The Opposite of Hallelujah by Anna Jarzab, AM’07

The Opposite of Hallelujah by Anna Jarzab, AM’07

The Magazine lists a selection of general-interest books, films, and albums by alumni. For additional alumni releases, browse the Magazine’s Goodreads bookshelf.

Arapaho Women’s Quillwork: Motion, Life, and Creativity

Jeffrey D. Anderson, AM’81, PhD’94

Until the early 20th century, porcupine quillwork was practiced by many indigenous cultures in North America. For the Arapahos of the Great Plains and Rocky Mountains, quillwork played a central role in religious tradition and appeared on everyday objects such as robes, pillows, and moccasins. Jeffrey Anderson argues that Arapaho women created quillwork to become central participants in their tribe’s ritual life, often considered the exclusive domain of men. He also explores how quillwork challenges Western concepts of art and creativity, prizing meticulous repetition and social connections over individual creativity.


The Selected Letters of Elizabeth Stoddard

Jennifer Putzi and Elizabeth Stockton, AM’97

A magnetic figure in 19th-century New York literary and artistic circles during her lifetime, Elizabeth Stoddard (1823–1902) counted William Dean Howells and Nathaniel Hawthorne among the admirers of her fiction, poetry, and newspaper writing. Jennifer Putzi and Elizabeth Stockton spent years sorting through more than 700 of Stoddard’s letters scattered across 18 different archives. They chose 84 to annotate for this collection. The letters provide a window on Stoddard’s life that complicates earlier representations of her as either a literary handmaiden to her then more famous husband, Richard Henry Stoddard, or as a “pythoness” with a difficult personality.


The Opposite of Hallelujah

Anna Jarzab, AM’07

Anna Jarzab’s young adult novel follows the story of high school student Caro Mitchell, whose older sister has returned home to Chicagoland unexpectedly after eight years at the Sisters of Grace convent in Indiana. Accustomed to life as a de facto only child, Caro is confused by Hannah’s sudden reappearance and stubborn secrecy. But as she learns more about Hannah’s past, the sisters’ relationship is transformed.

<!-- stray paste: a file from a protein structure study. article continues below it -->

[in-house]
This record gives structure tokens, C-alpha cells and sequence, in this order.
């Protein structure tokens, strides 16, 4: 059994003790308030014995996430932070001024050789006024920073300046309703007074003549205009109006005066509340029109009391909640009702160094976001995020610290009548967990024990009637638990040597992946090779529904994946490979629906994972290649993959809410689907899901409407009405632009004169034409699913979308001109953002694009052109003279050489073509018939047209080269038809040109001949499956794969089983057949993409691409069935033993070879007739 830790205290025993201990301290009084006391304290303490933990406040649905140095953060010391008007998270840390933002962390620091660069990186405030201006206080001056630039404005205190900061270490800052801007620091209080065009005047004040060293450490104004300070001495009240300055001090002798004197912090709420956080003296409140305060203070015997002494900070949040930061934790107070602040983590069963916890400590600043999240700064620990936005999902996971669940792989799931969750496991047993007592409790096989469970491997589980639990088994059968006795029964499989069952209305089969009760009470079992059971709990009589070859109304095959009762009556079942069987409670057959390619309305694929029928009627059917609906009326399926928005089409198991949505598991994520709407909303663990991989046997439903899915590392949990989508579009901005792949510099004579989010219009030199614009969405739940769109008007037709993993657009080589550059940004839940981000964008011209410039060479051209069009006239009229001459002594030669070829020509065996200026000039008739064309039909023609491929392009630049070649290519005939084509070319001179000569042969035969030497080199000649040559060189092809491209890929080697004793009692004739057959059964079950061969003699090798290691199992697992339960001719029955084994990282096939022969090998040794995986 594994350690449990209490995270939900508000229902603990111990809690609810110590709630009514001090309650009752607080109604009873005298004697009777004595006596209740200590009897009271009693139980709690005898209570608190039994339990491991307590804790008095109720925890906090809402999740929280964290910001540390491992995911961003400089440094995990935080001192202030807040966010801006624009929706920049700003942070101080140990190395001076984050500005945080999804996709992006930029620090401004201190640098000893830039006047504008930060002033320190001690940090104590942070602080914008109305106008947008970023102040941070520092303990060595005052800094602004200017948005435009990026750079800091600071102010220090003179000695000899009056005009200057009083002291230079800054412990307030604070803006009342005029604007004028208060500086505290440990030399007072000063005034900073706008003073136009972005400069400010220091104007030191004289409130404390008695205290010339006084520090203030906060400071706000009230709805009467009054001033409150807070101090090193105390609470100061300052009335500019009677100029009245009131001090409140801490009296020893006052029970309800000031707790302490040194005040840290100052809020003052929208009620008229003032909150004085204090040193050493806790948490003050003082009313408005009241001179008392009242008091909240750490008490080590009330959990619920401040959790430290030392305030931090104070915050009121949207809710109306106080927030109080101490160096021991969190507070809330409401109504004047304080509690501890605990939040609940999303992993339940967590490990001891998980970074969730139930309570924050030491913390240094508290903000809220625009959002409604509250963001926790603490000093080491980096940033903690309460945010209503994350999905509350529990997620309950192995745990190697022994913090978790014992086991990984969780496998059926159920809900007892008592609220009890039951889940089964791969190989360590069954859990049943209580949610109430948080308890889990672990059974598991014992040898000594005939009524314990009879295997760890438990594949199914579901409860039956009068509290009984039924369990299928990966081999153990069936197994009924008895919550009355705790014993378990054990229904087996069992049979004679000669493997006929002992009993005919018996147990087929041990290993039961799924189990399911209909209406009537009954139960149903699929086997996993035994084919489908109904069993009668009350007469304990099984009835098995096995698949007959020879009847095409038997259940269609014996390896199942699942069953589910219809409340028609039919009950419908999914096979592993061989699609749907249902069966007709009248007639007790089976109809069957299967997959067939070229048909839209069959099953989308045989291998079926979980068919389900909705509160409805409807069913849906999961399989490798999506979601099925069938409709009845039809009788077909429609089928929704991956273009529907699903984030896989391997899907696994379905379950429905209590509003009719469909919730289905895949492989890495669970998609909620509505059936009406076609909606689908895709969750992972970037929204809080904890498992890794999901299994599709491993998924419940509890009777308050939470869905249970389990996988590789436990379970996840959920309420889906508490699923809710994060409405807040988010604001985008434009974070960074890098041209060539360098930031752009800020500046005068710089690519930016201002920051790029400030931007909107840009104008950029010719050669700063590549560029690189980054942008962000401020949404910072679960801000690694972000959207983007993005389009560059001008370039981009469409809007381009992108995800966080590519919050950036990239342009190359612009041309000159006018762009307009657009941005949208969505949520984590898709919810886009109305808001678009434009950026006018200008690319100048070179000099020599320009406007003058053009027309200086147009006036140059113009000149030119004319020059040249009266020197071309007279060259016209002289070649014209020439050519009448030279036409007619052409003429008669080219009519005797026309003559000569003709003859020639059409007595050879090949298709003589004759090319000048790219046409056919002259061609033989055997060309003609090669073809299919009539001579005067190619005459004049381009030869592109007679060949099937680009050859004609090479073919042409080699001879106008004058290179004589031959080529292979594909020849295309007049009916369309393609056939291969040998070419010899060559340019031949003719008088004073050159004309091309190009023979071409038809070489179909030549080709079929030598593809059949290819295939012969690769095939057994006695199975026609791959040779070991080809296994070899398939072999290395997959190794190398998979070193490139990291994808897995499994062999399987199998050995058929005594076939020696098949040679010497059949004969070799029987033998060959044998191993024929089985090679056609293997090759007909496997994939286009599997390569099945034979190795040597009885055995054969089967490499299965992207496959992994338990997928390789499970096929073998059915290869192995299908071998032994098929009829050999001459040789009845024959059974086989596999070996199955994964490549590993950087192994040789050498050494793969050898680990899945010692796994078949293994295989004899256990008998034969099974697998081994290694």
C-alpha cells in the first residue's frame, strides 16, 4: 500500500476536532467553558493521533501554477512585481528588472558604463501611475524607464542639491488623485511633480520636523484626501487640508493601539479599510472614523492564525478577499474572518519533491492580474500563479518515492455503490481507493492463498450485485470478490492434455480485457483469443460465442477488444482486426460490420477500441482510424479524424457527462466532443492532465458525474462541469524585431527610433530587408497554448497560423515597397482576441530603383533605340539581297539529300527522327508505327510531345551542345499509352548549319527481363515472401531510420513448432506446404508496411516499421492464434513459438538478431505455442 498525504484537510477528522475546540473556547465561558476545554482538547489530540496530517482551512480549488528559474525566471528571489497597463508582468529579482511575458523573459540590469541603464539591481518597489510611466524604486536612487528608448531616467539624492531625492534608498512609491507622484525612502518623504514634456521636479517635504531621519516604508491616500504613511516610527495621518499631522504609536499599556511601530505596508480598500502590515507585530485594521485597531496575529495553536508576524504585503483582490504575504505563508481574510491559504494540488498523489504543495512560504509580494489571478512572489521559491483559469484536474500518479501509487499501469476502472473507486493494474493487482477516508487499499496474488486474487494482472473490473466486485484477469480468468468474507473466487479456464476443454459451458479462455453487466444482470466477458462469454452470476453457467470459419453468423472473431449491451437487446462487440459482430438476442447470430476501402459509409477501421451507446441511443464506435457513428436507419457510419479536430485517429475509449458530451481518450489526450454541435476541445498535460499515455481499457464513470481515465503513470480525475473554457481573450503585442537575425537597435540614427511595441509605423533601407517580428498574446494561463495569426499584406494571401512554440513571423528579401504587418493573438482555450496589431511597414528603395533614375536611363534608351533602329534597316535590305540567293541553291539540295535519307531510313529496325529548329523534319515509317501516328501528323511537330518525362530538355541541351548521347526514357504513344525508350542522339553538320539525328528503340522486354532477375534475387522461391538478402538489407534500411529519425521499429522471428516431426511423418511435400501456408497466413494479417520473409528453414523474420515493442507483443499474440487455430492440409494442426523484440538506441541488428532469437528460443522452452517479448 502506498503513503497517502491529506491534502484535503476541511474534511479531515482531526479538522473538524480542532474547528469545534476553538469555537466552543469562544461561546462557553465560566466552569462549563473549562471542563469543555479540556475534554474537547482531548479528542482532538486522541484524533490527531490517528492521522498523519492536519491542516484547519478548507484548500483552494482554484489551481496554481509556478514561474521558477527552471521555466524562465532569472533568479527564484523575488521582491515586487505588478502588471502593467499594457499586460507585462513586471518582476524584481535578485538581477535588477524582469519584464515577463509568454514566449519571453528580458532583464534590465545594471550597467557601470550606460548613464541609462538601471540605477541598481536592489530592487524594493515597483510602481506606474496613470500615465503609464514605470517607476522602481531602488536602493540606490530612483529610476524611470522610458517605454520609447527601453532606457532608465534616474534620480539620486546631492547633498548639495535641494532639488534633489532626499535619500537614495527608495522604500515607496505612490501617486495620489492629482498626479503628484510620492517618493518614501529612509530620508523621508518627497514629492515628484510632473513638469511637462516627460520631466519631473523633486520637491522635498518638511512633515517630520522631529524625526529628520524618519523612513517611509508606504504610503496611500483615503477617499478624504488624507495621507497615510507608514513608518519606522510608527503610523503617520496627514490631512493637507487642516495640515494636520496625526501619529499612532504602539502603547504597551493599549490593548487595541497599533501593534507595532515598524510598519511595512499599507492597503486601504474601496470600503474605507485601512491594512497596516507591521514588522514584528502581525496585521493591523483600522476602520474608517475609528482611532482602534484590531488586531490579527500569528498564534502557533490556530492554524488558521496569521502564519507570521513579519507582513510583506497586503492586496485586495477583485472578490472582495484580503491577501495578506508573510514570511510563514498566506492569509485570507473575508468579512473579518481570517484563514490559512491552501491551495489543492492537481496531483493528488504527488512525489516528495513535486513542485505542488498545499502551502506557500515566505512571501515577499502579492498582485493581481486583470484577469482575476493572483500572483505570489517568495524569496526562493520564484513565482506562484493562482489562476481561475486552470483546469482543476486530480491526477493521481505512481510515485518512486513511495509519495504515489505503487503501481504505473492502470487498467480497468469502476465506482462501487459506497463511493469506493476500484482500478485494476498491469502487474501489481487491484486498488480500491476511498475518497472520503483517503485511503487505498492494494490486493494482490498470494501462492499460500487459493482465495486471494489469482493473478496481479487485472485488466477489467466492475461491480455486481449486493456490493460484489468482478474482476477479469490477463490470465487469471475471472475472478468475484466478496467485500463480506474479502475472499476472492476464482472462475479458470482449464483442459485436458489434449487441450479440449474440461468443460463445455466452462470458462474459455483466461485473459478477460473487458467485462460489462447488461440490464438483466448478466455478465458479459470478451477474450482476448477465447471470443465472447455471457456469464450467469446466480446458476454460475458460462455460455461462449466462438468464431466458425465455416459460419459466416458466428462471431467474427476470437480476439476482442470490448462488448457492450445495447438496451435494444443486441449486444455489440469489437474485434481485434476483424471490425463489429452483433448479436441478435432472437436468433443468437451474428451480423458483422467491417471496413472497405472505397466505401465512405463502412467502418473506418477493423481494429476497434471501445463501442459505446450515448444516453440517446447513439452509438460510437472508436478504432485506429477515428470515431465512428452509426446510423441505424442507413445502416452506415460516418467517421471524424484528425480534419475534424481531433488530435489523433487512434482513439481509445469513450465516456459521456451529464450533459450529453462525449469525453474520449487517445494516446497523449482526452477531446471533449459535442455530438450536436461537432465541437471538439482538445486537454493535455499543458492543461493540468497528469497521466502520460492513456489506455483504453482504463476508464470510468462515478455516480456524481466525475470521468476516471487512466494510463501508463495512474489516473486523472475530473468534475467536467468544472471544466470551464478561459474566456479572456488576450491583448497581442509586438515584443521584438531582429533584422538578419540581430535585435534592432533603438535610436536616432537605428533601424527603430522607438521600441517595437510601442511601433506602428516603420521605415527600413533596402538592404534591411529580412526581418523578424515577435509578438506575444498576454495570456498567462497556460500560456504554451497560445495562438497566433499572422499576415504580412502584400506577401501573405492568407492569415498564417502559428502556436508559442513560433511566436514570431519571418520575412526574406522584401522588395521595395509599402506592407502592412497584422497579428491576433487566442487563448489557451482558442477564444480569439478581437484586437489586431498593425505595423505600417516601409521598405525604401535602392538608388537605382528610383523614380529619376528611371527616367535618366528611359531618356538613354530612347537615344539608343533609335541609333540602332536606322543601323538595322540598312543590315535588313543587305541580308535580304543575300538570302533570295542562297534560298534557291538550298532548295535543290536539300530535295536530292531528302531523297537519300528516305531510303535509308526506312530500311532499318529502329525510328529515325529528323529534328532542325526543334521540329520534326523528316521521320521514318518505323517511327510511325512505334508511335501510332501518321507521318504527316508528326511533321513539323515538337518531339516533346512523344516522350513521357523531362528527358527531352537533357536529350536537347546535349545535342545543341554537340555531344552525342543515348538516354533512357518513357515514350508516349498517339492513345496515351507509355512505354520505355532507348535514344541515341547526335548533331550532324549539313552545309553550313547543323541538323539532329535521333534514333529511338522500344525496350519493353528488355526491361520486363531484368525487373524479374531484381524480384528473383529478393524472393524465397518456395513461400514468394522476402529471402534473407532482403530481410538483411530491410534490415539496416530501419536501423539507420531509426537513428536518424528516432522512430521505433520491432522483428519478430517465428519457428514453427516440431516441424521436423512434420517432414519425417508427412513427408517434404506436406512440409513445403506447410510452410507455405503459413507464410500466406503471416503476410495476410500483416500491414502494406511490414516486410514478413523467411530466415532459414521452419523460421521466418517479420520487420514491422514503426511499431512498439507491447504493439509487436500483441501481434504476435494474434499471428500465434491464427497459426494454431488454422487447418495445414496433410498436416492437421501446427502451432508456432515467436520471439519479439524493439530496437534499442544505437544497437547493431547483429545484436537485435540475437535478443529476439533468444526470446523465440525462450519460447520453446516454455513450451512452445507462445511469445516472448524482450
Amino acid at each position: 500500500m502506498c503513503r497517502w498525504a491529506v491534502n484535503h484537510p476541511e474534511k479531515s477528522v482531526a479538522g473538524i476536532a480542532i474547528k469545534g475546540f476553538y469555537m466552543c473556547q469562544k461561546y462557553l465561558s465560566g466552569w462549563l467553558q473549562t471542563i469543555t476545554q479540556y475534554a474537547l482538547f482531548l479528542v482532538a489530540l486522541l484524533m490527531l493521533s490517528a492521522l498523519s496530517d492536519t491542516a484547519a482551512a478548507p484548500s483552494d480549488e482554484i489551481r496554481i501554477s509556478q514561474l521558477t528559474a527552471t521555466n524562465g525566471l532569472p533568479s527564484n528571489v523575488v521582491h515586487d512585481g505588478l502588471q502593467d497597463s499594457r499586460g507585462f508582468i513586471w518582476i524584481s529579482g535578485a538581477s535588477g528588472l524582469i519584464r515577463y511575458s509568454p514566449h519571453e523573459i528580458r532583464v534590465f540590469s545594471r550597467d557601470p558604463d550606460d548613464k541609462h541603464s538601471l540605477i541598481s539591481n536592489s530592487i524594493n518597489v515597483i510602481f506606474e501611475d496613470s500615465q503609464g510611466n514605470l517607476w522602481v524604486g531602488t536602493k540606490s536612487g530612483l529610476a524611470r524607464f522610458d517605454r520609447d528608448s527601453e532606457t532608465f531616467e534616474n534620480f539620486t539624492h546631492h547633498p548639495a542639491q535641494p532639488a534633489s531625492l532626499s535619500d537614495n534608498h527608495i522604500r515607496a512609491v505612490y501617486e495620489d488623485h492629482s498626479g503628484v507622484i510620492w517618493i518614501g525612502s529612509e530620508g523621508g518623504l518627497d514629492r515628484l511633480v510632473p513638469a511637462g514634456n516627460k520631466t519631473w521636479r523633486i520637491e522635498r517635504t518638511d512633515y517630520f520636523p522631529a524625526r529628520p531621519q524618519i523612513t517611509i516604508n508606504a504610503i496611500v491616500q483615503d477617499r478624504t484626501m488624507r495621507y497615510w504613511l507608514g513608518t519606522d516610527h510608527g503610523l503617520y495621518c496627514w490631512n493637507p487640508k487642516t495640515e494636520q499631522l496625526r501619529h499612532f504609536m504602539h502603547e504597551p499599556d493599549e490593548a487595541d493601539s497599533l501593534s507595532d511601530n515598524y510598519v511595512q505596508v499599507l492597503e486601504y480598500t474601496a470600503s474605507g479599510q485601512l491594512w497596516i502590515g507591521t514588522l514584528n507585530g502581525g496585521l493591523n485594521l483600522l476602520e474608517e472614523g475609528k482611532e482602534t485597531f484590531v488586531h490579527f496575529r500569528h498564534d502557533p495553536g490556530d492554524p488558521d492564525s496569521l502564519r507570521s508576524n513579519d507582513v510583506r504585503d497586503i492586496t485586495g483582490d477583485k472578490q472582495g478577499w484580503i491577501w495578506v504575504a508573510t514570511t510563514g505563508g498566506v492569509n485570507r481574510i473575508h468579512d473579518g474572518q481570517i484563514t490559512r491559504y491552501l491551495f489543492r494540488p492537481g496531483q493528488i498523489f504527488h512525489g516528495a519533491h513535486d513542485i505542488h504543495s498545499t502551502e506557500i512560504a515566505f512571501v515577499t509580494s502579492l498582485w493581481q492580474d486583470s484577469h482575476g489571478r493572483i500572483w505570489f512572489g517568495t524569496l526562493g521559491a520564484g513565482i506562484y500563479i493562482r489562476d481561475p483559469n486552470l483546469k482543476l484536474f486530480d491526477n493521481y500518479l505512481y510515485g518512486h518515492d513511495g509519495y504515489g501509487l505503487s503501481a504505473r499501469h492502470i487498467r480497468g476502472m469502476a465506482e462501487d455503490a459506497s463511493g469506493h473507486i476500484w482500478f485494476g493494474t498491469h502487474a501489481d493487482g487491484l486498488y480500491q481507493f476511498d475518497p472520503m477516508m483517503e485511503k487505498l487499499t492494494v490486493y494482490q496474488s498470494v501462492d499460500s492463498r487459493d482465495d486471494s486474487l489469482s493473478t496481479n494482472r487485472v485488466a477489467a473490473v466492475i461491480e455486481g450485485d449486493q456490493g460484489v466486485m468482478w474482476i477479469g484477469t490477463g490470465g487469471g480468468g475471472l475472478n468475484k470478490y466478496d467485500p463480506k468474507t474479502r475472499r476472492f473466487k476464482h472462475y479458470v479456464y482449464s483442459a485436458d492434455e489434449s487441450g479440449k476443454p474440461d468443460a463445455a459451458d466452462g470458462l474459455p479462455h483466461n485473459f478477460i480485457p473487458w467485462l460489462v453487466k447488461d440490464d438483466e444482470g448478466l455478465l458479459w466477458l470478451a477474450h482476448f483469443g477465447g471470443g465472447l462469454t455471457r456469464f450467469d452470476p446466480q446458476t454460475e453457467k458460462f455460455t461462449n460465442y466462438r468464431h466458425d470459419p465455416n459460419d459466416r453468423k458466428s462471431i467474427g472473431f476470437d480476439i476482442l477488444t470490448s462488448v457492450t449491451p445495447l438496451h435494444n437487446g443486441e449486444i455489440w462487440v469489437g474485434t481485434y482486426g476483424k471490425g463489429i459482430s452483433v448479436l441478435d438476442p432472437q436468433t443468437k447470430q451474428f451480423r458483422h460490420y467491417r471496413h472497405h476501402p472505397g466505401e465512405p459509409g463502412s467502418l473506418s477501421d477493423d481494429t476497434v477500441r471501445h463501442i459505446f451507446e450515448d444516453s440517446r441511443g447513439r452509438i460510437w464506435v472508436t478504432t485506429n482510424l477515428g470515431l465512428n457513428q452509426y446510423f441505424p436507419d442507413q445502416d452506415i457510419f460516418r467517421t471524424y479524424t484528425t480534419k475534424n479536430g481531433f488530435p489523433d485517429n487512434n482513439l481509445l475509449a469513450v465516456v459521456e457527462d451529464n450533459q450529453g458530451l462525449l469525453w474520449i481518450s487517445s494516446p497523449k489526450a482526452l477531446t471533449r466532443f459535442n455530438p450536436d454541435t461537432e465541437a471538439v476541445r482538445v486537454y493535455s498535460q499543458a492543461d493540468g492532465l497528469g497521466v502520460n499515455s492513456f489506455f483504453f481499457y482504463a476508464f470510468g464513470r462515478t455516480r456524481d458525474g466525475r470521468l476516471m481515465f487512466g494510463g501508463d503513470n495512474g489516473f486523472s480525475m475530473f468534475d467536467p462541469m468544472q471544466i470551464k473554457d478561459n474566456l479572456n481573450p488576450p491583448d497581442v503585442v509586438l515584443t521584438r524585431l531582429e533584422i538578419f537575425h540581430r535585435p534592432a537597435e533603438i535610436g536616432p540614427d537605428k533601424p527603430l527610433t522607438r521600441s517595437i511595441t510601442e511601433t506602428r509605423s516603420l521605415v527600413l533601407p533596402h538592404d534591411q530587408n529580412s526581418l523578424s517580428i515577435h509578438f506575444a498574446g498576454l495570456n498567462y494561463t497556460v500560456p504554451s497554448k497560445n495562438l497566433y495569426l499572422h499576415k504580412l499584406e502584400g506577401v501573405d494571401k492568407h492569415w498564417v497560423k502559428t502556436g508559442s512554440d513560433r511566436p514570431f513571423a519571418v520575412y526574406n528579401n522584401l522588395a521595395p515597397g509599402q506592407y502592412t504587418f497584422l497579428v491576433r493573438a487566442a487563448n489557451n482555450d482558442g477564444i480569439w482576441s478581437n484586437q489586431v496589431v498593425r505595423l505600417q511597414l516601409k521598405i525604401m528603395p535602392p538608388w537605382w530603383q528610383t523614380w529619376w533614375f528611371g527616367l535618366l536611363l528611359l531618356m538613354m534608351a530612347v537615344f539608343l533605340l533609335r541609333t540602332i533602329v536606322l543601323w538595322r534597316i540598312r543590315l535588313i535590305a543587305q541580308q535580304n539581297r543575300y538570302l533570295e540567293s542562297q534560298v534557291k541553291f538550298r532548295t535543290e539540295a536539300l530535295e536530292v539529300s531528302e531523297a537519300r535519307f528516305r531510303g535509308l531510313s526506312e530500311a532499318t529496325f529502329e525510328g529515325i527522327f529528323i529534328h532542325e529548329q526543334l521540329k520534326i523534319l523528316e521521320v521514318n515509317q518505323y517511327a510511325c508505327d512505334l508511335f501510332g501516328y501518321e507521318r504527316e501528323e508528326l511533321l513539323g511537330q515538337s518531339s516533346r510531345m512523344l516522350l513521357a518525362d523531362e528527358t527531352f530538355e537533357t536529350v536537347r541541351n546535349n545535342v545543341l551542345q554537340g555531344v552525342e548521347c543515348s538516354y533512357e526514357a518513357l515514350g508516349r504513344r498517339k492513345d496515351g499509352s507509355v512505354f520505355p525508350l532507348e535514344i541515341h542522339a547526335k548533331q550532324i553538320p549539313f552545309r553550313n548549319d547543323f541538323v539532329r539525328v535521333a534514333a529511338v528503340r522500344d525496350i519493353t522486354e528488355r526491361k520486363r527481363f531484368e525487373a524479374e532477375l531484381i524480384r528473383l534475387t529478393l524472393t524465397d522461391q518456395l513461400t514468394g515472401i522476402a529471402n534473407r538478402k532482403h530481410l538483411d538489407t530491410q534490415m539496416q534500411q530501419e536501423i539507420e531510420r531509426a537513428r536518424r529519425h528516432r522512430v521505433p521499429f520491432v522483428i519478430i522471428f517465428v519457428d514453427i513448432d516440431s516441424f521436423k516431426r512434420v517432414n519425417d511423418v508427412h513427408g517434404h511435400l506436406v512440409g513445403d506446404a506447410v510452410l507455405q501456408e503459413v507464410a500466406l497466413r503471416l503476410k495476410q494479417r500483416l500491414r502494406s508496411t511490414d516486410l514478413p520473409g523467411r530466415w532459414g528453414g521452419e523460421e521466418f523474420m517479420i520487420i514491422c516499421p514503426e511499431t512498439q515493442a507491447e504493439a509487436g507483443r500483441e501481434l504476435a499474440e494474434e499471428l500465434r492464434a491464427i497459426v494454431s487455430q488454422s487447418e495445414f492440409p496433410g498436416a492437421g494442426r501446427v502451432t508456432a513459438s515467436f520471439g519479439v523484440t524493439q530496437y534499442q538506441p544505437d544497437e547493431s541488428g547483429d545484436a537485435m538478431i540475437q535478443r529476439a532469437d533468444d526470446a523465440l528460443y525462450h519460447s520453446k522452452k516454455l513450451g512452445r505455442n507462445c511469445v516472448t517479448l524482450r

Frederick Starr: Popularizer of Anthropology, Public Intellectual, and Genuine Eccentric

Donald McVicker, AB’55, AM’62, PhD’69

University of Chicago professor of anthropology Frederick Starr (1856–1933) is today remembered less for his work than for his international celebrity, unconventional behavior, and provocative, sometimes outlandish, statements. In this biography, Donald McVicker considers Starr’s career in the context of the times, arguing that his mission to bring anthropology to the public was as valid and significant as the work of contemporaries like Franz Boas to professionalize it.


Mrs. Lincoln’s Dressmaker

Jennifer Chiaverini, AM’92

Born a slave, Elizabeth Hobbs Keckley (1818–1907) was a skilled dressmaker with a devoted clientele. After purchasing her freedom, she became the personal seamstress to Mary Todd Lincoln. Jennifer Chiaverini’s historical novel illuminates the close relationship between Keckley and Lincoln, which began in the White House during the Civil War and endured almost—but not quite—to the end of Lincoln’s life.


Nuclear Statecraft: History and Strategy in America’s Atomic Age

Francis J. Gavin, AB’88

The United States is making big bets in the nuclear arena and those calculations could have lasting consequences for world politics, argues Francis Gavin. By examining recently declassified documents, Gavin traces the origins of today’s nuclear world. Aiming to influence future policy making, he evaluates Cold War strategies; the influence of nuclear weapons during the Berlin crisis of 1961; the reasoning behind US nonproliferation policy; and today’s most pressing nuclear concerns.  


Stolen Seas: Tales of Somali Piracy

Thymaya Payne, AB’99

In November 2008, Somali pirates wielding assault rifles climbed aboard the CEC Future, a Danish shipping vessel, and seized control. In this documentary, director Thymaya Payne chronicles the ensuing hostage negotiation, which lasted 70 tense days. Audio recordings and found video capture haggling between the ship’s stoic owner and the pirates’ loquacious negotiator, who develop an unlikely friendship. 


Spectacular Wickedness: Sex, Race, and Memory in Storyville, New Orleans

Emily Epstein Landau, AB’93

From 1897 to 1917, the New Orleans red light district Storyville commercialized and thrived on the city’s reputation for debauchery and sexual excess. Emily Epstein Landau examines Storyville’s social history during the post-Reconstruction era through a diverse cast of characters, including the influential madam Lulu White. Storyville, Landau argues, was a stage on which cultural fantasies of white supremacy and patriarchal power played out.